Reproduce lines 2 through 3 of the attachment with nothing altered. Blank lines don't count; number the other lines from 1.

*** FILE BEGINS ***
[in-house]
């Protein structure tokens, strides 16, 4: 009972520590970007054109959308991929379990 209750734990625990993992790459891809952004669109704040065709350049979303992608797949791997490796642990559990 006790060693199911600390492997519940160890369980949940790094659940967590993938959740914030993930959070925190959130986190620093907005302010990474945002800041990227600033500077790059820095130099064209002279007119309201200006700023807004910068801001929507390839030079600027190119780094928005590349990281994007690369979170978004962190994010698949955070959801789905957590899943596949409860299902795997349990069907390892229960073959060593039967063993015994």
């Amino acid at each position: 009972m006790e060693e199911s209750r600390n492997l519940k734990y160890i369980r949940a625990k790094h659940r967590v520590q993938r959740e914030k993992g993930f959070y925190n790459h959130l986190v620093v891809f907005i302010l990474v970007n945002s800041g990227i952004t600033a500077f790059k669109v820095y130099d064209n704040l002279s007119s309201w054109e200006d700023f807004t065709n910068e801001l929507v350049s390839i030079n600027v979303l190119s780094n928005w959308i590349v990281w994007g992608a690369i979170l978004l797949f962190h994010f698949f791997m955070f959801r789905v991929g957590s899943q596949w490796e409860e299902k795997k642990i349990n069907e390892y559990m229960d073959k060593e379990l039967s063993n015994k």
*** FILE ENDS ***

């Protein structure tokens, strides 16, 4: 009972520590970007054109959308991929379990 209750734990625990993992790459891809952004669109704040065709350049979303992608797949791997490796642990559990 006790060693199911600390492997519940160890369980949940790094659940967590993938959740914030993930959070925190959130986190620093907005302010990474945002800041990227600033500077790059820095130099064209002279007119309201200006700023807004910068801001929507390839030079600027190119780094928005590349990281994007690369979170978004962190994010698949955070959801789905957590899943596949409860299902795997349990069907390892229960073959060593039967063993015994």
């Amino acid at each position: 009972m006790e060693e199911s209750r600390n492997l519940k734990y160890i369980r949940a625990k790094h659940r967590v520590q993938r959740e914030k993992g993930f959070y925190n790459h959130l986190v620093v891809f907005i302010l990474v970007n945002s800041g990227i952004t600033a500077f790059k669109v820095y130099d064209n704040l002279s007119s309201w054109e200006d700023f807004t065709n910068e801001l929507v350049s390839i030079n600027v979303l190119s780094n928005w959308i590349v990281w994007g992608a690369i979170l978004l797949f962190h994010f698949f791997m955070f959801r789905v991929g957590s899943q596949w490796e409860e299902k795997k642990i349990n069907e390892y559990m229960d073959k060593e379990l039967s063993n015994k």